LIFEBOUND | Digital Inclusion Award Recipient Tells How He Makes a Difference
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Digital Inclusion Award Recipient Tells How He Makes a Difference

Digital Inclusion Award Recipient Tells How He Makes a Difference

Beaming into the camera, four college students wore their pride on their sleeves — rightfully so after having just taken the Grand Prize at the 2017 NASA Swarmathon Competition. No, they weren’t from Harvard. Not Princeton either. Rather, Chrissy Martinez, Emery Sutherland, Ty Shurley and Schulte Cooke were representatives of the Robotics Team at the Southwestern Indian Polytechnic Institute (SIPI), led by Dr. Nader Vadiee, the mastermind behind the growing pre-engineering program at SIPI.

Dr. Vadiee was the first recipient of the Digital Inclusion Award presented by GlobalMindED and WICHE Cooperative for Educational Technologies this past June at the 2017 GlobalMindED conference in Denver. He was recognized for advancing first generation to college student interests —specifically those of Native American and Hispanic students— in the Science, Technology, Engineering and Math fields.

Simply being an engineering professor at a tribal college where STEM may not have been historically prioritized was not the reason why Dr. Vadiee was credited for his impact. Rather, it was the Vertical Integration Pyramid Approach (VIP) he developed and proceeded to implement in the SIPI pre-engineering program that ignited the potential of his students.

The VIP approach is unique for the diverse cohort of students involved, varied in age, ethnicity, and education level. Project learning is promoted as students, with support from an institution, industry, or government, tackle complex problems and major projects together. What results is group work between a non-typical blend of high school students, undergraduate students, and graduate students pursuing master’s or doctoral degrees, all of whom build job-ready skills.

For ethnic minorities, this approach instills a notion of upward success through integration and productive exposure. High school students, through association with successful older students pursuing bachelor’s, master’s and doctoral degrees, add increased value to their own higher education through hard work and academic study. Similarly, undergraduate students, through association and mentorship with graduate students, become more invested not only in their college graduations, but in graduate education, as well as industry-specific skills.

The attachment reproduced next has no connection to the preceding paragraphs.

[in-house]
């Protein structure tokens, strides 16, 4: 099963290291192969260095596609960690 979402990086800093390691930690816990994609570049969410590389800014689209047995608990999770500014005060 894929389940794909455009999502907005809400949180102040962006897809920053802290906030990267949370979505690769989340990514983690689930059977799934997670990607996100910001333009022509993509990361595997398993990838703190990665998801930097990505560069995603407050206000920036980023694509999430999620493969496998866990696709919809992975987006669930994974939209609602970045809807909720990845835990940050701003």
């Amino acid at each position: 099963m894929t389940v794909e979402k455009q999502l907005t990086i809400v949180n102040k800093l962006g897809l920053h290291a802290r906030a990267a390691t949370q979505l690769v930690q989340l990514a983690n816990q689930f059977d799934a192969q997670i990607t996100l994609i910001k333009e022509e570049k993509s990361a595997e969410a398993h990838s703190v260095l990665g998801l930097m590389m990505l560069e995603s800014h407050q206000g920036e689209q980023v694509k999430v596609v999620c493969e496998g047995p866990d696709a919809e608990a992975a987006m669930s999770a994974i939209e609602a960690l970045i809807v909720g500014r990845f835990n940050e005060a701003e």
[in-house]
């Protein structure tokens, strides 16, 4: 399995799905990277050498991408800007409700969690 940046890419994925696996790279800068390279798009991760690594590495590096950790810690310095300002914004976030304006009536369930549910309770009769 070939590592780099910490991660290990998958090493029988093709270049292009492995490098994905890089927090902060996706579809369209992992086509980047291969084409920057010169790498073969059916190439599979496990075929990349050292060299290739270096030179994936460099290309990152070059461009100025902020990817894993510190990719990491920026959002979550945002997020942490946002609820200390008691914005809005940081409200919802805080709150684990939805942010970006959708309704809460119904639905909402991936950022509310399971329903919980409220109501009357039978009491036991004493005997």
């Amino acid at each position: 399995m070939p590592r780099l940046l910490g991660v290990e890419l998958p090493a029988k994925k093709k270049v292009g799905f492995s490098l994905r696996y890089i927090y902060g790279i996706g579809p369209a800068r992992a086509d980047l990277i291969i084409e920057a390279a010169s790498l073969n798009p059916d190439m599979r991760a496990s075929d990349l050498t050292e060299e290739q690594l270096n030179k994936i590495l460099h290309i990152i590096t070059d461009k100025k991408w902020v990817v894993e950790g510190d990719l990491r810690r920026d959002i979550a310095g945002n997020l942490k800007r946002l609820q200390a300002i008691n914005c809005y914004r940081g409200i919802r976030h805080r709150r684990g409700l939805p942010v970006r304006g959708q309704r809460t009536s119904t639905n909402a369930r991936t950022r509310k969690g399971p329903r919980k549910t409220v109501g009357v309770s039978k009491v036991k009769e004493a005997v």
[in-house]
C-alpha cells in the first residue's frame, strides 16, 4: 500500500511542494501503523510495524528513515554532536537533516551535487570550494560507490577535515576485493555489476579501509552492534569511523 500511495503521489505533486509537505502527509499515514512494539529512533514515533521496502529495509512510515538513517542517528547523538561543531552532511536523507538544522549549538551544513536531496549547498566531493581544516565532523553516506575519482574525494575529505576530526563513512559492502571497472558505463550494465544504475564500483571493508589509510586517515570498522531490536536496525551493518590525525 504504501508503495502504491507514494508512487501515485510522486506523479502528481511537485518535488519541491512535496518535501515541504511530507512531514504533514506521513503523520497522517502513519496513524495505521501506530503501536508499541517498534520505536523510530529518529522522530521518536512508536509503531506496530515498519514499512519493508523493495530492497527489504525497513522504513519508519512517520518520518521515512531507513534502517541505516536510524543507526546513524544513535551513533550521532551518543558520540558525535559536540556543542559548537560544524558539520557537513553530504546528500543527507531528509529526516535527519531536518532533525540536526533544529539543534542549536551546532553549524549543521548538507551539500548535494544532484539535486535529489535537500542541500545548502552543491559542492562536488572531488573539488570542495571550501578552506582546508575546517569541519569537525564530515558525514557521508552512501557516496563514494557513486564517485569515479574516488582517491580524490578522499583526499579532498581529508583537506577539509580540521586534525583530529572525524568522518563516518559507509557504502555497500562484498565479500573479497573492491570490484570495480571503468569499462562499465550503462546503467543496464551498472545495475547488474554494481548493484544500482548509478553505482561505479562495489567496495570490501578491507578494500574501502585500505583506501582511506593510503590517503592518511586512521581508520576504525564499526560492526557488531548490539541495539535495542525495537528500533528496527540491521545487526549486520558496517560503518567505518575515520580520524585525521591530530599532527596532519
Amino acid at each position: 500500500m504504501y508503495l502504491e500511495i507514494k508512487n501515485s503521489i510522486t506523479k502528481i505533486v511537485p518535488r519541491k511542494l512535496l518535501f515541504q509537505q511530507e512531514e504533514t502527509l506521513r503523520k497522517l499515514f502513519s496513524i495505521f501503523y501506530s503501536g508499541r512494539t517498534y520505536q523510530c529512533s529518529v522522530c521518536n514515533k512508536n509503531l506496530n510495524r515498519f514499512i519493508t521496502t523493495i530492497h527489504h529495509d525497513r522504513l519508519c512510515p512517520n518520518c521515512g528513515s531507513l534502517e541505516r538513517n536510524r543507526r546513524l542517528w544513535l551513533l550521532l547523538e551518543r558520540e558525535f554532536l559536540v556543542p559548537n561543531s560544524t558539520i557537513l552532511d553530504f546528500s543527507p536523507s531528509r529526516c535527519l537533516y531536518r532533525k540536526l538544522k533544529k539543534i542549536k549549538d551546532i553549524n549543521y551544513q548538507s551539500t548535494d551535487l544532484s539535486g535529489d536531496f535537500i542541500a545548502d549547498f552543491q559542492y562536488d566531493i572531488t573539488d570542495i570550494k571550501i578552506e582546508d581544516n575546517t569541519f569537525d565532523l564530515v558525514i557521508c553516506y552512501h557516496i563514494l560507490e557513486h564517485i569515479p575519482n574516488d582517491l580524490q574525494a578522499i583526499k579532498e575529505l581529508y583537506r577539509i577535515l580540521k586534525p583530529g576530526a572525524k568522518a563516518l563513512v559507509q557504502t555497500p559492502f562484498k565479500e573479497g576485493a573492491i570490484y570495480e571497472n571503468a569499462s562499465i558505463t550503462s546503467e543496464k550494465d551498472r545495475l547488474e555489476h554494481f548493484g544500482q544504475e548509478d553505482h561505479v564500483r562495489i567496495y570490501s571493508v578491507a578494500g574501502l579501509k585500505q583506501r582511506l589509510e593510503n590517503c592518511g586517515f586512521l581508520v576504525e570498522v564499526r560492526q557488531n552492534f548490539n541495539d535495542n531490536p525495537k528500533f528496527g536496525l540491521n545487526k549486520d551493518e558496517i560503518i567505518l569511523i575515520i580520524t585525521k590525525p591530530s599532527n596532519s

What is truly groundbreaking about the VIP approach is the host of the benefits that go beyond merely creating a level playing field for students of first generation, ethnic minority backgrounds with their more privileged peers. The VIP approach does not satisfy itself with educational equity. Rather, SIPI pre-engineering students gain a competitive advantage in their future STEM fields because their classroom experience is adapted to the shifting engineering industry.

“The current [engineering] educational model is based on industrial revolution era needs and mindset. The new concerns over environmental impacts, energy usage and sources, the advent of nanotechnology, smart materials and computation tools all fuel change and impact the way we teach and practice engineering,” said Dr. Vadiee.

To adapt to these changing demands, he adds, we need to understand that it is the age of accessing, not possessing, information and knowledge. Knowledge is a process, not a fact, one that involves critical thinking just as much as problem solving and creativity.

“The future educational system will offer personalized programs of study, with multiple entry and multiple exit points for lifelong learning, in a multi-function and reconfigurable dynamic, interactive, team-based, problem-based, teaching-learning environment,” Dr. Vadiee adds. Sound familiar? That is because this is the foundation of the collaborative VIP approach.

This system requires a newfound curriculum, consisting of eight world models (such as theoretical models or common sense models)—a layout which Dr. Vadiee has already begun to implement in the SIPI pre-engineering program. When problem solving, his students are encouraged to choose any or all of the eight world models to develop a solution in order to promote critical thinking.

The VIP approach has not only brought great success to the SIPI pre-engineering program, but to surrounding feeder schools as well. The annual report given in March 2016, reflecting the impact of the NASA TCU-ELO Grant on SIPI, revealed increased overall student participation in STEM classes at both SIPI and the partner secondary school, Bernalillo High School.

Furthermore, the success of SIPI has encouraged outreach to other students of ethnic minority backgrounds. SIPI and the Navajo Technical College will host the 2017 Summer Institute, an institute that brings together five tribal colleges with the aim of increasing technical STEM skills.

Although educational equity is still a working concept, what Dr. Vadiee has given to his students is a starting method to dismantle the disadvantages they face as non-traditional university students. Students involved in the SIPI engineering program forge forward with leverage in both the engineering industry and their academic future—better adaption to the changing industry in their access, not possession, of knowledge. This is the product of a recognition that substantive academic success required resources beyond the usual lecturing protocol.

Here at GlobalMindED, we pride ourselves in being able to recognize impactful individuals like Dr. Vadiee at our annual conference.

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